My love for hiking grew and as well as another trip to Scaffel Pike I managed to conquer Ben Nevis and Mount Snowdon. The Ben Nevis trip was particularly memorable. I made the trip up to the highlands with Mike my brother-in-law, Phil, Mikes brother-in-law and Satnam a colleague from work whom I’d climbed Scaffel Pike with the year before. It was the first time Satnam had met Mike and Phil. They all seemed to get on well and the conversation flowed as we made the long trek up to Scotland. We all had things in common, we were all professional people, we loved walking and rightly or wrongly we all absolutely loved alcohol!!

The minute we got to our hotel in Spean Bridge, the bags were dumped in the rooms and we excitedly rushed into Fort William just like a bunch of middle aged men that have been let loose for the weekend. Oh we were a bunch of middle aged men that had been let loose for the weekend ha ha. Because we were to climb the highest mountain in Britain first thing in the morning it was going to be a quiet night so I made myself a self-imposed limit of 4 pints, which I was quite vocal about. It was around 8 in the evening and we were all sat in a pub on our second or third drink and watching some of the locals make arses of themselves when a strange thing happened…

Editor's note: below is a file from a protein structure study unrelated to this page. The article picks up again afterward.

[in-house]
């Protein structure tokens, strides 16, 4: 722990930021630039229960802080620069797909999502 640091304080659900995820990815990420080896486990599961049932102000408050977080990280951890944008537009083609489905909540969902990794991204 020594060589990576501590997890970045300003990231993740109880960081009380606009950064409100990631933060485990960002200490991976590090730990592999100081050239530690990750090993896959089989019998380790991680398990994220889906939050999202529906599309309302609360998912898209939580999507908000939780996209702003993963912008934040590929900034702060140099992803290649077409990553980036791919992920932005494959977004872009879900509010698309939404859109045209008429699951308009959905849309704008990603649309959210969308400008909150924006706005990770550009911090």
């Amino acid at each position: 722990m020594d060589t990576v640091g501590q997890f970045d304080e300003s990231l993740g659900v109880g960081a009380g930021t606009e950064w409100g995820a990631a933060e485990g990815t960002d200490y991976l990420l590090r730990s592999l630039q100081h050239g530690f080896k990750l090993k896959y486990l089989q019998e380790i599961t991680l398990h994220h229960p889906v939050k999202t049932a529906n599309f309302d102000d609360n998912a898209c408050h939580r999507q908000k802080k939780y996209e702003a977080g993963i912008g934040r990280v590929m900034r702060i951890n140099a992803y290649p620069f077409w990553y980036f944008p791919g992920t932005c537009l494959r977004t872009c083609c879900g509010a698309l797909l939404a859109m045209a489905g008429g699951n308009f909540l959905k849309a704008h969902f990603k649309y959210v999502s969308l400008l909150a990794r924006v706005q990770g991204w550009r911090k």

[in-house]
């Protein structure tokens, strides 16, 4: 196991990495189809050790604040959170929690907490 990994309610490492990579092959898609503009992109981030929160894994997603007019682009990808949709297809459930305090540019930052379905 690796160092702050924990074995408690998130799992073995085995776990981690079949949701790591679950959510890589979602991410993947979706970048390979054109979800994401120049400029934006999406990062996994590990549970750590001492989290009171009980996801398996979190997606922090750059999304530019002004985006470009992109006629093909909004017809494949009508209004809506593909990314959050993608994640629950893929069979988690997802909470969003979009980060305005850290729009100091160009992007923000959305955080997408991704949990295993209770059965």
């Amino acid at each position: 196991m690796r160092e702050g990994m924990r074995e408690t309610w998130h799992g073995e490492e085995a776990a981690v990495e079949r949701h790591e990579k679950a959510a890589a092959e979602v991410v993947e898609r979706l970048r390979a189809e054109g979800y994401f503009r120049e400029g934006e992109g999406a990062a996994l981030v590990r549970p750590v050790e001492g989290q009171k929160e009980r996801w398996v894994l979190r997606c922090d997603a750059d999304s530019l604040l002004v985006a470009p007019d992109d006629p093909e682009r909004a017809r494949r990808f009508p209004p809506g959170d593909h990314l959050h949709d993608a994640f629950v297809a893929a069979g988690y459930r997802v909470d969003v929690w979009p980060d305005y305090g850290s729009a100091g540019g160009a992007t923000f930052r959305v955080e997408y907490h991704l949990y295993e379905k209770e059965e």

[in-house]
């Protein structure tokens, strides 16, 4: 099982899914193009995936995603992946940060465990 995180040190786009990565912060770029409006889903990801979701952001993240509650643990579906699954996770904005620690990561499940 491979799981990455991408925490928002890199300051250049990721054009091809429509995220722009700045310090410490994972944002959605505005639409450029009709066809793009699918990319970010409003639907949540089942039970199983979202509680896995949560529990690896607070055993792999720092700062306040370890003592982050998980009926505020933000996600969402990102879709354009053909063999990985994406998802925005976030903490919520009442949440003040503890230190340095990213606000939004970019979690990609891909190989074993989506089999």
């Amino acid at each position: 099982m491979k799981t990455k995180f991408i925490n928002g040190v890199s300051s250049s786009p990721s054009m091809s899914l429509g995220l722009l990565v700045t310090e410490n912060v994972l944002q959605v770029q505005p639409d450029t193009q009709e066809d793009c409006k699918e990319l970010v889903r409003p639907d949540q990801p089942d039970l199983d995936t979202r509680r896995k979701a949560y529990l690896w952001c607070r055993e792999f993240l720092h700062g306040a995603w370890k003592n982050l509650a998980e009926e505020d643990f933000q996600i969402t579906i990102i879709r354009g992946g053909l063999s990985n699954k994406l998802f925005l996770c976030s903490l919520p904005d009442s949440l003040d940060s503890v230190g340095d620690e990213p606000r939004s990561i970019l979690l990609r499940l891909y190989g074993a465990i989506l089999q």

During the next few minutes I looked at the time on my phone and it was 1.30 in the morning and we’d drunk around 10 pints. Oh dear I kept saying or words to that affect, we are going to seriously regret this in the morning.

The morning came and yes we did seriously regret what we’d done and I was the brunt of all the jokes with my self-imposed 4 pint limit. Mike and Phil especially, and even to this day remind me of it.

There was no getting out of it though, we were there to climb Ben Nevis and that is exactly what we were going to do. We were all fairly subdued as we started the climb, personally I felt physically sick, my hangover was horrendous. For the first hour and half of the climb we hardly said a word, all we did was sweat, huff and puff.